BCG News - 04/05/05 | BCGSearch.com

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BCG News - 04/05/05

04/05/05

Latham & Watkins partner to lead DOJ's Criminal Division
The Bush Administration has selected Latham & Watkins partner Alice Fisher to run the Justice Department's Criminal Division. Fisher is a protege of Secretary of Homeland Security Michael Chertoff, and she'll replace outgoing chief Christopher Wray. From 2001 until 2003, Fisher, 38, served as Chertoff's deputy in the Criminal Division, overseeing major fraud and terrorism cases. However, unlike Chertoff and Wray, Fisher has never served as a federal prosecutor. Instead, Fisher has spent the bulk of her career as a white-collar defense lawyer at Latham & Watkins. Legal Times

BCG News - 04/05/05

Cochran's firm to move ahead after his death
The national law firm established by attorney Johnnie Cochran will continue to call itself The Cochran Firm, and the head of the firm's Miami outpost vowed that Cochran's death won't weaken the firm's planned expansion in Florida. Cochran was famous for defending O.J. Simpson in his double-murder trial in 1994, and he died last week in Los Angeles at age 67. The death of Cochran poses challenges for the 14-city firm's future and growth plans. But James S. Robertson III, managing partner of The Cochran Firm in Miami, said the firm will remain strong. "Obviously, there will be a void because of Johnnie's absence," he said. Daily Business Review

Morgan Lewis hires fourth Enron prosecutor
Morgan, Lewis & Bockius has hired William Kimball, who will join the firm's San Francisco office Friday. He becomes the fourth Enron prosecutor to turn to private practice with the Philadelphia-based firm. Kimball was recruited by Leslie Caldwell, the Enron Task Force leader, and John Hemann, another task force member and 10-year Assistant U.S. Attorney. Kimball says that he's excited at the prospect of building a West Coast practice that will complement Morgan's East Coast practice. Prior to joining the Department of Justice, Kimball worked at the SEC Division of Enforcement in both Washington, DC, and San Francisco. He also worked for three years as a litigation associate at Davis Polk & Wardwell in New York. "I worked with [Kimball] and recruited him to the U.S. Attorney's Office from the SEC because of the accounting fraud cases we had in the pipeline," said Caldwell. The Recorder

African-American firm opens in Atlanta
Molden Holley Fergusson Thompson & Heard opens for business today in Atlanta, and its five partners say it will become the first African-American firm in that city made up of lawyers with big-firm corporate experience. Four of the partners are Alston & Bird alumni, and the fifth worked at Sutherland Asbill. Three other lawyers are joining the firm as of counsel. Regina S. Molden, the new firm's founder, was a fourth-year associate in the securities litigation group at Alston & Bird and has the fewest years of legal experience of anyone in the firm, but her previous experience in the business world made her the obvious choice for managing partner. Three of the firm's other partners, Oni Holley, Colette Fergusson, and E. Steven Thompson, are also Alston alums, while Bradley E. Heard was Thompson's classmate at Yale Law School. Fulton County Daily Report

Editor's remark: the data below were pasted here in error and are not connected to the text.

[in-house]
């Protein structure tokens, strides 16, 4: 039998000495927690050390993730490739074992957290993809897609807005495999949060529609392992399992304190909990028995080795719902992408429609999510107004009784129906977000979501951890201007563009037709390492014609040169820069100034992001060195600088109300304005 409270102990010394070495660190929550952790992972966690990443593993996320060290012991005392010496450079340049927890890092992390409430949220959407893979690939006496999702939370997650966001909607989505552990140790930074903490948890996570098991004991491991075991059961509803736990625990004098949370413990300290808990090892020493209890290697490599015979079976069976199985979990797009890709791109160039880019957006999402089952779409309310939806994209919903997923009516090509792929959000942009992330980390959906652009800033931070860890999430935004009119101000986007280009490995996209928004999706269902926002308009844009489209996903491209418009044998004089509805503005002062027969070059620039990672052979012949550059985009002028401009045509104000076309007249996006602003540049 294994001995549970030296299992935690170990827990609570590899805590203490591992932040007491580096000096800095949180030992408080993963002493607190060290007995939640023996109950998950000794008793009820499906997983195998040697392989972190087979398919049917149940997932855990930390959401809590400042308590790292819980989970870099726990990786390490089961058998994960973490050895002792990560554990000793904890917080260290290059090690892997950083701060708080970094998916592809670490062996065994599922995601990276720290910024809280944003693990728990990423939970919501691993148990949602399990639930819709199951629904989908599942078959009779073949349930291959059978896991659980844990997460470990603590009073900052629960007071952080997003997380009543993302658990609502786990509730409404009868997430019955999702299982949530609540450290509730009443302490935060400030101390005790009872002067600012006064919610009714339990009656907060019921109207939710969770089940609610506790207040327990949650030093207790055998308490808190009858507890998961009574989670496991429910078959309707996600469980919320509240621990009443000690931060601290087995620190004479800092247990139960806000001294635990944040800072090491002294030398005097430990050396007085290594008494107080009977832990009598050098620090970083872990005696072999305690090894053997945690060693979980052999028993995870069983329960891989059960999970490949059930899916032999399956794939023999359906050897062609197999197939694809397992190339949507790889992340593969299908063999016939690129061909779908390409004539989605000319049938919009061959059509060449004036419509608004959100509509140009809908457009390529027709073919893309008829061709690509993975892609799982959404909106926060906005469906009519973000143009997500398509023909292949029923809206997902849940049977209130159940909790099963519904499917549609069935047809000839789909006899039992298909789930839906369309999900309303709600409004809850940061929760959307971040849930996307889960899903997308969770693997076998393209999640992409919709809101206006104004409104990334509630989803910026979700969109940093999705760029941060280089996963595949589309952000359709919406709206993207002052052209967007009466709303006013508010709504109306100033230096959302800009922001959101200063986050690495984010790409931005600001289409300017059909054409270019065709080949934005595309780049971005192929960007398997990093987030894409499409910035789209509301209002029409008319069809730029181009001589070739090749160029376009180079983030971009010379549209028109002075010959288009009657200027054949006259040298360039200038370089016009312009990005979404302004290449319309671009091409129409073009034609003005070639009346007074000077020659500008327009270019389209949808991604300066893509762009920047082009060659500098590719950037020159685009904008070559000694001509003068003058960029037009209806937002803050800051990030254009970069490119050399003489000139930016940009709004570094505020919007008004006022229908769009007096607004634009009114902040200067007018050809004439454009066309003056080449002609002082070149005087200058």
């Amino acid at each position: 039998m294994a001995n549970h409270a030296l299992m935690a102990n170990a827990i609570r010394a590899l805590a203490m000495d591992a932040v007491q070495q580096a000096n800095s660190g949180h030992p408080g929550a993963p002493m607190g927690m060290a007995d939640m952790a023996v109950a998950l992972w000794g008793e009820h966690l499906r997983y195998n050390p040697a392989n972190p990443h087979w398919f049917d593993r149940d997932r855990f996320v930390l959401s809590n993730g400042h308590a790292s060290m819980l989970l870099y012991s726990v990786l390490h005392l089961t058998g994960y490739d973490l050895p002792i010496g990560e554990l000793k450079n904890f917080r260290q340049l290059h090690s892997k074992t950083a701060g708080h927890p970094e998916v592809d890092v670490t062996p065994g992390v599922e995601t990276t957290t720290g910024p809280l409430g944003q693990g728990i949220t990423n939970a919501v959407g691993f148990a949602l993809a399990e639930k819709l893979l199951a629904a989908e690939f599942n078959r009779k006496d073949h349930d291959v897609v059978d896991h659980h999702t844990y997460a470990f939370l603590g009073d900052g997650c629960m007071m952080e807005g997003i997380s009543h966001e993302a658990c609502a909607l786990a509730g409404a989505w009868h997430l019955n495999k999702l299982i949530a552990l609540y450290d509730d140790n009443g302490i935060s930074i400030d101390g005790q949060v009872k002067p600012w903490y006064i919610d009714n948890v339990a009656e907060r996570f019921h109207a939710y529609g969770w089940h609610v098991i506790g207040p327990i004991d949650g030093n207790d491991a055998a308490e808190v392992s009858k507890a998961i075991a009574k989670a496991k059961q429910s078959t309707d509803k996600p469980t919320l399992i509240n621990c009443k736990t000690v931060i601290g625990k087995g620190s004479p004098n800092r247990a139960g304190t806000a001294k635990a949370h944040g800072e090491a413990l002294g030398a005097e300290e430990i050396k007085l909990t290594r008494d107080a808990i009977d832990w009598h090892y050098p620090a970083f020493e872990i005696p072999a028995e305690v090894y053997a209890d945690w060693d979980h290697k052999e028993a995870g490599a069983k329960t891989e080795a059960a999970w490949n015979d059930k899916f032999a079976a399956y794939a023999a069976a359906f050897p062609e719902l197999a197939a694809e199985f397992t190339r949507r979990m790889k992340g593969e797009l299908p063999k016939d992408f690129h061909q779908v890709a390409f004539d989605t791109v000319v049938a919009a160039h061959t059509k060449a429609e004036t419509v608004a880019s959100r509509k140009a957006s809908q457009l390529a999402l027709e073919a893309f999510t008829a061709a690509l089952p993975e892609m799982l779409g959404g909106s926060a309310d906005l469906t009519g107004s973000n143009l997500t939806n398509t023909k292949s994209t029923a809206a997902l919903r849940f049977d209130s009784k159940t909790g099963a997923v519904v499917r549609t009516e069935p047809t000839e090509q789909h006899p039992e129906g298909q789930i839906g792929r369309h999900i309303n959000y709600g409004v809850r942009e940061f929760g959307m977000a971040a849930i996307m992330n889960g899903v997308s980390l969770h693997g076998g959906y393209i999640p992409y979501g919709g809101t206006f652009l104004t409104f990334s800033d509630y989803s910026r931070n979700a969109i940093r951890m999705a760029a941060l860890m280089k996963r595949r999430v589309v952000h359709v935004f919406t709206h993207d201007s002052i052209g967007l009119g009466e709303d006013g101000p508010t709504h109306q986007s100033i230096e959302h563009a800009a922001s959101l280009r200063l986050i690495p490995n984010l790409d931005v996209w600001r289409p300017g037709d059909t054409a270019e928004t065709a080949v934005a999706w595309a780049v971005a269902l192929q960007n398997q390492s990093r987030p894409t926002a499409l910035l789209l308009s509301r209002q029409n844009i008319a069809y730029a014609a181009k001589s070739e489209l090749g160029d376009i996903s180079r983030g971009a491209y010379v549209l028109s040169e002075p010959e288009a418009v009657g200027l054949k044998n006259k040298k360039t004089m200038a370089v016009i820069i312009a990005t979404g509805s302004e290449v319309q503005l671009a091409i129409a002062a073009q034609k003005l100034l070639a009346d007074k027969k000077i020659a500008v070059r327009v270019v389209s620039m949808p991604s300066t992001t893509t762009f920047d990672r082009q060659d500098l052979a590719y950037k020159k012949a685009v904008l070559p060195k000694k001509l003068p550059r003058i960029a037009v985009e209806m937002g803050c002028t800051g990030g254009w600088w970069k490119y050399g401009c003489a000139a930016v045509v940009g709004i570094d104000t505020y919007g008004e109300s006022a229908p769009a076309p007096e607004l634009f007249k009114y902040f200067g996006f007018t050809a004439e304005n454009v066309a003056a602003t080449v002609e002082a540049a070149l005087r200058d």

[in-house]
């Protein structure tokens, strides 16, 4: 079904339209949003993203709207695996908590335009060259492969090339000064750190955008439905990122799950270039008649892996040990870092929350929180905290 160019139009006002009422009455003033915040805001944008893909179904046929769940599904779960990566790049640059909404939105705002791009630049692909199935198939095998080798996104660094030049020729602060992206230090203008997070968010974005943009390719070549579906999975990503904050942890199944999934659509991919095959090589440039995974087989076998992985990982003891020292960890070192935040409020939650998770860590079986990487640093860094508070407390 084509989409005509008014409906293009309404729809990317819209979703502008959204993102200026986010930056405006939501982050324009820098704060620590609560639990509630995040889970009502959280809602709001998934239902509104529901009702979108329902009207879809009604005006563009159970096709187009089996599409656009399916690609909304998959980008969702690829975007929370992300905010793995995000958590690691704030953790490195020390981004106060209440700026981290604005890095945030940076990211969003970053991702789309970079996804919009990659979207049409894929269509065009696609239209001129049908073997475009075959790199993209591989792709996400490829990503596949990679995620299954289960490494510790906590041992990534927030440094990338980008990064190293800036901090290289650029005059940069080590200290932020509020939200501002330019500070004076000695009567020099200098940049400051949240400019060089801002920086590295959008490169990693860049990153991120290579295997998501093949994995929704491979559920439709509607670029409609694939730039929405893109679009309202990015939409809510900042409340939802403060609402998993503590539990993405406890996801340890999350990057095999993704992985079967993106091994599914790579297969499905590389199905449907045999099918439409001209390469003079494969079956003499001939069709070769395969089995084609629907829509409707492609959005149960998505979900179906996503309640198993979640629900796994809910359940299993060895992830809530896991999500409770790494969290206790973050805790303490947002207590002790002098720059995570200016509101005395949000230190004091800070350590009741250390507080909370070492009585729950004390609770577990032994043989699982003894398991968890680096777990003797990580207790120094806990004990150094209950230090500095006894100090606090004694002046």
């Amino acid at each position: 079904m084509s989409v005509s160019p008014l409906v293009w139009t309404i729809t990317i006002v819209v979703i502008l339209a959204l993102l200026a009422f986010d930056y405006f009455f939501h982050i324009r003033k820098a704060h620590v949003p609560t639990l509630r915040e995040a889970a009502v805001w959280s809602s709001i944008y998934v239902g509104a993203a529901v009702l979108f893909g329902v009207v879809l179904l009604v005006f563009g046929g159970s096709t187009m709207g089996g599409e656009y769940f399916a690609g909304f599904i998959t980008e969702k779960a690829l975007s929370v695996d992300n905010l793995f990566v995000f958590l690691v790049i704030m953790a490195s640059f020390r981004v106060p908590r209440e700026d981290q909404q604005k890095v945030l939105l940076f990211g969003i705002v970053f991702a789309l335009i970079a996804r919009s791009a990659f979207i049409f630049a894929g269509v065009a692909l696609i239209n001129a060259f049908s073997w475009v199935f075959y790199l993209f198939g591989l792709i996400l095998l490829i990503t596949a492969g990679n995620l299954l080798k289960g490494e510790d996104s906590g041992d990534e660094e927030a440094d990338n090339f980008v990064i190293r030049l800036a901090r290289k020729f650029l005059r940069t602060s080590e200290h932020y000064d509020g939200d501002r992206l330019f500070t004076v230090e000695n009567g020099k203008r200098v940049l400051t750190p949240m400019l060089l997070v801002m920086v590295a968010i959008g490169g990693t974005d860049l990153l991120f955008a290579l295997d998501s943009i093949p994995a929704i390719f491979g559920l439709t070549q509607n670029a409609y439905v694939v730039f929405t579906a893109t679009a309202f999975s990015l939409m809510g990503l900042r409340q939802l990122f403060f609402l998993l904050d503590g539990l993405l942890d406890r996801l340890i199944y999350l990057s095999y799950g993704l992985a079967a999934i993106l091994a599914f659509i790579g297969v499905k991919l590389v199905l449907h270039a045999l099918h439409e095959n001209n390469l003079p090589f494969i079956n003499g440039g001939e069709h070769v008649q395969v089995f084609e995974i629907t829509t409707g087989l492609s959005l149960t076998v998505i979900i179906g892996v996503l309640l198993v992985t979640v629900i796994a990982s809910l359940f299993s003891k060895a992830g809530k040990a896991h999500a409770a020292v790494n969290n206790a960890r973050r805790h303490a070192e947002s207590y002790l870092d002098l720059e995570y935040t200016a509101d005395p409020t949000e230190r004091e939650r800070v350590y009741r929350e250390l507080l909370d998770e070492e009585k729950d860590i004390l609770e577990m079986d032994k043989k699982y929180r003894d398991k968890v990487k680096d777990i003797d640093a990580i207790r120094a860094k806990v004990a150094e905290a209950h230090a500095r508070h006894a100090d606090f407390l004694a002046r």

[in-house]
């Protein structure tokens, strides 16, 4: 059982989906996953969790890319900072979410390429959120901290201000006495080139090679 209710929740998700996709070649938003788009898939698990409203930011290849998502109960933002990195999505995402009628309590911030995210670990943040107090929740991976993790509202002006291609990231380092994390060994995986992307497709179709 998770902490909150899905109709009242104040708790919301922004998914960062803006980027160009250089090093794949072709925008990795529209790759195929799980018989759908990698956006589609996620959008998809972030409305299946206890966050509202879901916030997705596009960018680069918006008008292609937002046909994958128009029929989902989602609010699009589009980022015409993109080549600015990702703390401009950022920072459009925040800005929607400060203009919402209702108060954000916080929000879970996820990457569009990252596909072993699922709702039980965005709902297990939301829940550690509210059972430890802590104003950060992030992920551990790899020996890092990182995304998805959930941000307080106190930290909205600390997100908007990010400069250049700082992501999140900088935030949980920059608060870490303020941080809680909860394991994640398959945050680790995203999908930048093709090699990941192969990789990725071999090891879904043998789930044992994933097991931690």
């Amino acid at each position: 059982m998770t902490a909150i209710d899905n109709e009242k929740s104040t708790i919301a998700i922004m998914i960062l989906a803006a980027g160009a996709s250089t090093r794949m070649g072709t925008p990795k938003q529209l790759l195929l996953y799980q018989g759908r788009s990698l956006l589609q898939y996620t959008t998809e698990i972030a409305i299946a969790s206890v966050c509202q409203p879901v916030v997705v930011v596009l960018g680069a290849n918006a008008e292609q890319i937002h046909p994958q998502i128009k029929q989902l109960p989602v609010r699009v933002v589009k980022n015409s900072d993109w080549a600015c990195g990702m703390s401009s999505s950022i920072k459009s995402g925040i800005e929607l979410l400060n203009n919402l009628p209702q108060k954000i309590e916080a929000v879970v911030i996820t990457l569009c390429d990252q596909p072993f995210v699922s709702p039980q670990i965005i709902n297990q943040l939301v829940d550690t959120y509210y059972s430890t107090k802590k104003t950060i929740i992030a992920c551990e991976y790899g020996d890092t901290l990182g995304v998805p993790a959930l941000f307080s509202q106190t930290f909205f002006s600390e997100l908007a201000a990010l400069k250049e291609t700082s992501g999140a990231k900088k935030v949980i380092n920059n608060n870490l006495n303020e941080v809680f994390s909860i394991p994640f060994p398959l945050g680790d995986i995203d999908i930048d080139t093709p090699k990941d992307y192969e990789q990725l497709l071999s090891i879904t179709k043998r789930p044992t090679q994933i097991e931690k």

Thelen Reid moves its power seat
Thelen Reid & Priest's San Francisco partner, Stephen O'Neal, became the firm's chairman Friday, shifting the firm's power center from New York. "This is a big deal," said legal recruiter Larry Watanabe. "They haven't had anybody from California as the firm's chairman since Rich Gary [in 2003]." O'Neal, who previously ran Thelen's core construction practice for 10 years, has long been involved in the firm's administration. "It's cool. It's really cool," says O'Neal. "In a career you do a few things that you are proud of, and this is a service to an industry that we hold very dear." O'Neal's election was uncontested, but two New York partners are vying for the vice chairmanship. O'Neal replaces Thomas Igoe, Jr., who has been in office for two years. The Recorder

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